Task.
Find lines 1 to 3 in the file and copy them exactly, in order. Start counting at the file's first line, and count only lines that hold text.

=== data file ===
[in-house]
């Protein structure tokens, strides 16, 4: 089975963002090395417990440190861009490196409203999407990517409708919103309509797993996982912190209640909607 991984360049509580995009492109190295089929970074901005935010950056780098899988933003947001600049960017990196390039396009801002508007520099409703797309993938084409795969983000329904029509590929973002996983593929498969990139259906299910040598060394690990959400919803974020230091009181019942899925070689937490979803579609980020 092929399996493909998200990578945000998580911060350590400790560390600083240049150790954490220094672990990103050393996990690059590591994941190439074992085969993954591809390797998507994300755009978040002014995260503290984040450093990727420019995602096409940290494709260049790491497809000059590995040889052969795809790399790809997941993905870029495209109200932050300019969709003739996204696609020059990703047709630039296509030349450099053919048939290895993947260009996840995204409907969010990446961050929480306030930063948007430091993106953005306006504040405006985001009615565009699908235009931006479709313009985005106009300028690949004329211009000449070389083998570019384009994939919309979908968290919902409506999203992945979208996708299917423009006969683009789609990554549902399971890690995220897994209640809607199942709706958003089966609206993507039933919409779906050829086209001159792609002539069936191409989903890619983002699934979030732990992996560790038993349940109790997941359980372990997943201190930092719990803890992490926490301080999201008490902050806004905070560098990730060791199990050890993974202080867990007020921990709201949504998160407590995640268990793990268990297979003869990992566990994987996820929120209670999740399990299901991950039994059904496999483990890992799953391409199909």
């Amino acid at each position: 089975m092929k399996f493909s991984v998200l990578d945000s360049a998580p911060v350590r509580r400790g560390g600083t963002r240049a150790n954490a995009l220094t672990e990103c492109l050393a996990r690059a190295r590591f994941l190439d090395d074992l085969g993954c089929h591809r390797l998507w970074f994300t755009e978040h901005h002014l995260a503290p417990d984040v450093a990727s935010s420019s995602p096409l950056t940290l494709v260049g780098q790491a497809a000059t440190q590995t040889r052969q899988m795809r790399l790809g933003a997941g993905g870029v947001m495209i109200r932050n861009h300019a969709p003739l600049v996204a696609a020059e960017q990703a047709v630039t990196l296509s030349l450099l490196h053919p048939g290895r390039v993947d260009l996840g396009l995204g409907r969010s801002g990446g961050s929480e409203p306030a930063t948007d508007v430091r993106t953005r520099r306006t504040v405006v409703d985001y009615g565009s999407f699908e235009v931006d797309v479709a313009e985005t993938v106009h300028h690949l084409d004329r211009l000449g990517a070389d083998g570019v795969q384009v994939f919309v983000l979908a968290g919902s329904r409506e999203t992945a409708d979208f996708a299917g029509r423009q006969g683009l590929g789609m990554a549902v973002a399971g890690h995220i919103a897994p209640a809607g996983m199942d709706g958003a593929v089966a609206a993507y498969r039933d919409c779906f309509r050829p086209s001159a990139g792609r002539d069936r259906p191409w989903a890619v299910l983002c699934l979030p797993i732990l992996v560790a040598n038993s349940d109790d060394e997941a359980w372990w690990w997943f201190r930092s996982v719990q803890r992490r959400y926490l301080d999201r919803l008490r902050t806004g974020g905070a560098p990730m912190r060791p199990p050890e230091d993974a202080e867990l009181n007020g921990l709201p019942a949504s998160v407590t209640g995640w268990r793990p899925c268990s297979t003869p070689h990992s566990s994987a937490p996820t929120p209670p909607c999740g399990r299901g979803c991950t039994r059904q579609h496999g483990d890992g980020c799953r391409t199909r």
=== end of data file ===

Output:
[in-house]
């Protein structure tokens, strides 16, 4: 089975963002090395417990440190861009490196409203999407990517409708919103309509797993996982912190209640909607 991984360049509580995009492109190295089929970074901005935010950056780098899988933003947001600049960017990196390039396009801002508007520099409703797309993938084409795969983000329904029509590929973002996983593929498969990139259906299910040598060394690990959400919803974020230091009181019942899925070689937490979803579609980020 092929399996493909998200990578945000998580911060350590400790560390600083240049150790954490220094672990990103050393996990690059590591994941190439074992085969993954591809390797998507994300755009978040002014995260503290984040450093990727420019995602096409940290494709260049790491497809000059590995040889052969795809790399790809997941993905870029495209109200932050300019969709003739996204696609020059990703047709630039296509030349450099053919048939290895993947260009996840995204409907969010990446961050929480306030930063948007430091993106953005306006504040405006985001009615565009699908235009931006479709313009985005106009300028690949004329211009000449070389083998570019384009994939919309979908968290919902409506999203992945979208996708299917423009006969683009789609990554549902399971890690995220897994209640809607199942709706958003089966609206993507039933919409779906050829086209001159792609002539069936191409989903890619983002699934979030732990992996560790038993349940109790997941359980372990997943201190930092719990803890992490926490301080999201008490902050806004905070560098990730060791199990050890993974202080867990007020921990709201949504998160407590995640268990793990268990297979003869990992566990994987996820929120209670999740399990299901991950039994059904496999483990890992799953391409199909």
């Amino acid at each position: 089975m092929k399996f493909s991984v998200l990578d945000s360049a998580p911060v350590r509580r400790g560390g600083t963002r240049a150790n954490a995009l220094t672990e990103c492109l050393a996990r690059a190295r590591f994941l190439d090395d074992l085969g993954c089929h591809r390797l998507w970074f994300t755009e978040h901005h002014l995260a503290p417990d984040v450093a990727s935010s420019s995602p096409l950056t940290l494709v260049g780098q790491a497809a000059t440190q590995t040889r052969q899988m795809r790399l790809g933003a997941g993905g870029v947001m495209i109200r932050n861009h300019a969709p003739l600049v996204a696609a020059e960017q990703a047709v630039t990196l296509s030349l450099l490196h053919p048939g290895r390039v993947d260009l996840g396009l995204g409907r969010s801002g990446g961050s929480e409203p306030a930063t948007d508007v430091r993106t953005r520099r306006t504040v405006v409703d985001y009615g565009s999407f699908e235009v931006d797309v479709a313009e985005t993938v106009h300028h690949l084409d004329r211009l000449g990517a070389d083998g570019v795969q384009v994939f919309v983000l979908a968290g919902s329904r409506e999203t992945a409708d979208f996708a299917g029509r423009q006969g683009l590929g789609m990554a549902v973002a399971g890690h995220i919103a897994p209640a809607g996983m199942d709706g958003a593929v089966a609206a993507y498969r039933d919409c779906f309509r050829p086209s001159a990139g792609r002539d069936r259906p191409w989903a890619v299910l983002c699934l979030p797993i732990l992996v560790a040598n038993s349940d109790d060394e997941a359980w372990w690990w997943f201190r930092s996982v719990q803890r992490r959400y926490l301080d999201r919803l008490r902050t806004g974020g905070a560098p990730m912190r060791p199990p050890e230091d993974a202080e867990l009181n007020g921990l709201p019942a949504s998160v407590t209640g995640w268990r793990p899925c268990s297979t003869p070689h990992s566990s994987a937490p996820t929120p209670p909607c999740g399990r299901g979803c991950t039994r059904q579609h496999g483990d890992g980020c799953r391409t199909r």